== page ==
United States Postal Service v. ePostal Services, Inc., Cancellation 92060891

CourtUnited States Patent and Trademark Office. United States Patent and Trademark Office, Trademark Trial and Appeal Board
Decision Date07 September 2018
Docket NumberCancellation 92060891
PartiesUnited States Postal Service v. ePostal Services, Inc.

Before Bergsman, Kuczma and Goodman, Administrative Trademark Judges.

By the Board:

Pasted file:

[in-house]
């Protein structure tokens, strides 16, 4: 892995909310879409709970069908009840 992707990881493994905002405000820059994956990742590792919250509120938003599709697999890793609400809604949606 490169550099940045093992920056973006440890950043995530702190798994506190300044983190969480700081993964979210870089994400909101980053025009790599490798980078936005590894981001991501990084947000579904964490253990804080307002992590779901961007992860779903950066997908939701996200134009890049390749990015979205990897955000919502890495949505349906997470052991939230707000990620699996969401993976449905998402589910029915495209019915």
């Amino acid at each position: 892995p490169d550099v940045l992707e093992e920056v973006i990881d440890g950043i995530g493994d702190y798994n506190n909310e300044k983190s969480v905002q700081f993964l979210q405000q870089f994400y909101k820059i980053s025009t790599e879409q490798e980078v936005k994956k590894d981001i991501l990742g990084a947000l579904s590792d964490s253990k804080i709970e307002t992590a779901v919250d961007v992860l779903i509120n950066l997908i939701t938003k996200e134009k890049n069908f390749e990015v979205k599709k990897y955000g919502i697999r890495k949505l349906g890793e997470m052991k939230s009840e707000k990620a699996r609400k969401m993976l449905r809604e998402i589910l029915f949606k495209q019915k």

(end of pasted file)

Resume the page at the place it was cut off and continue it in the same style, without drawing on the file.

The United States Postal Service ("Petitioner") seeks to cancel the trademark registration owned by ePostal Services, Inc. ("Respondent") for the standard character mark THE INTERNET POST OFFICE - FOR PREMIUM VALUE EMAIL SERVICES for "telecommunication services, namely fee-based email forwarding services via the internet," issued on the Supplemental Register.[1] In its amended petition for cancellation (14 TTABVUE 5-7), Petitioner alleges four grounds for cancellation, namely, false suggestion of a connection, likelihood of confusion with Petitioner's prior registered marks, deceptive misdescriptiveness, and that "the term for which registration has been obtained has not been used as a trademark or service mark" (14 TTABVUE 7). In support of its claims, Petitioner pleads common law rights in "POST OFFICE," as well as ownership of ten registered marks containing the wording "UNITED STATES POST OFFICE" or "POST OFFICE" for various goods and services.[2] Petitioner attached to its amended pleading printouts regarding those registrations from the Trademark Electronic Search System (TESS) (14 TTABVUE 11-27), thereby making them part of the record pursuant to Trademark Rule 2.122(d)(1), 37 C.F.R § 2.122(d)(1). In its amended answer (25 TTABVUE) Respondent denies the salient allegations in the amended petition for cancellation and asserts the affirmative defenses of laches, acquiescence, waiver, and equitable estoppel.[3]